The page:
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Title: GPU-accelerated high-order scale-resolving simulations using the flux reconstruction approach
Author: Ntemos, George
ISNI:       0000 0004 7223 4471
Awarding Body: Imperial College London
Current Institution: Imperial College London
Date of Award: 2018
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High-order methods in Computational Fluid Dynamics (CFD) offer a potential route towards the resolution of hitherto intractable fluid-dynamics problems in industry. The Flux Reconstruction (FR) approach provides a unifying framework for a number of popular high-order methods such as the Discontinuous Galerkin (DG). Its suitability for use on unstructured grids along with its ability to facilitate massively parallelised implementation on architectures such as GPUs provide a means to tackle computationally challenging flows around complex geometries. Such a flow can be found in the rod-aerofoil tandem configuration: Complex, unsteady flow structures generated by and interacting with more than a single solid body are central to a number of applications in the aerospace industry. The current thesis attempts to demonstrate the suitability of the FR approach in successfully simulating the flow around a rod-aerofoil configuration. The in-house CFD solver employed in the research is presented and the FR implementation analysed. Computational grid resolution issues arising from the rod-aerofoil problem are studied and a novel strategy for the stabilisation of the computation is implemented in the form of local entropy stability. The results obtained are analysed and conclusions are drawn on the utility of the FR approach in the absence of a sub-grid scale model (Implicit LES - under-resolved DNS). The present work confirms the utility of local entropy stability for the stabilisation of the rod-aerofoil simulation of aerofoil-chord based Reynolds number of Re=480, 000. It will also demonstrate that the under-resolved DNS setup that resulted in a computational cost of approximately six hours for a single flow pass over the aerofoil chord on 200 Nvidia P100 GPUs resulted in moderate success for a significant portion of the flow dynamics, which not adequately predicted when compared with experiment. The latter led to a series of useful conclusions. The core of the conclusions involved the apparent over-prediction of time-averaged velocity and momentum deficits across wakes and as well as over-prediction of turbulent intensities. An identification of the problematic areas is therefore given and potential alleviation techniques outlined.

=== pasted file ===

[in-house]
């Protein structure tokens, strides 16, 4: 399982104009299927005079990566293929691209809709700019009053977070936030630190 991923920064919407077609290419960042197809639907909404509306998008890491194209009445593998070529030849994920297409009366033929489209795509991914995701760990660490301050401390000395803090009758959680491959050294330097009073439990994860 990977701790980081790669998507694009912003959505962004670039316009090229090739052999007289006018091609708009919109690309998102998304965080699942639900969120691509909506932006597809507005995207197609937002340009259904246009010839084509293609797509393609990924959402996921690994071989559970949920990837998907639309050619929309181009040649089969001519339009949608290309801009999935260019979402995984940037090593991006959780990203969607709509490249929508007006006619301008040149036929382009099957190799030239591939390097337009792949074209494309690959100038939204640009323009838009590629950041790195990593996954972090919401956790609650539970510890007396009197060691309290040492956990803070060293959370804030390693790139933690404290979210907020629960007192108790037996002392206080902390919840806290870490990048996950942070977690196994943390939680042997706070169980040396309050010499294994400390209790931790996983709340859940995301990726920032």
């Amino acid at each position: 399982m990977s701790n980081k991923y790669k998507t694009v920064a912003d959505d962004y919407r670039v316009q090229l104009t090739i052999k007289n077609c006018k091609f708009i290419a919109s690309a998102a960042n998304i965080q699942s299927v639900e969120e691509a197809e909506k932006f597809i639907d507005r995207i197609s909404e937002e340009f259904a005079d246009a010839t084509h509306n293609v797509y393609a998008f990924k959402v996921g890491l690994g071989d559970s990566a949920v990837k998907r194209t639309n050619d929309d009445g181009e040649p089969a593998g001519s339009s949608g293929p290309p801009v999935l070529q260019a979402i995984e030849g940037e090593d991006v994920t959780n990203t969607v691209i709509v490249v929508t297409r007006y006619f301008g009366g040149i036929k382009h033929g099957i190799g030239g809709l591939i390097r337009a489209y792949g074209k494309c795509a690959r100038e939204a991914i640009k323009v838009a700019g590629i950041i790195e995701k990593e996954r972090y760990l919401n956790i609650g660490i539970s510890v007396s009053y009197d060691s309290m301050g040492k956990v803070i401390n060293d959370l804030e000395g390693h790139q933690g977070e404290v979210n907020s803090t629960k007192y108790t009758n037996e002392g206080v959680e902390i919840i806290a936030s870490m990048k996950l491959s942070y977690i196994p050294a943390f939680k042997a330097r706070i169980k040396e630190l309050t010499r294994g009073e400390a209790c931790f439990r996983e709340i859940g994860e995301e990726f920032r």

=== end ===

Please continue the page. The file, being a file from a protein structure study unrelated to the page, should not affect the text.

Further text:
Supervisor: Vincent, Peter ; Leschziner, Michael Sponsor: Engineering and Physical Sciences Research Council
Qualification Name: Thesis (Ph.D.) Qualification Level: Doctoral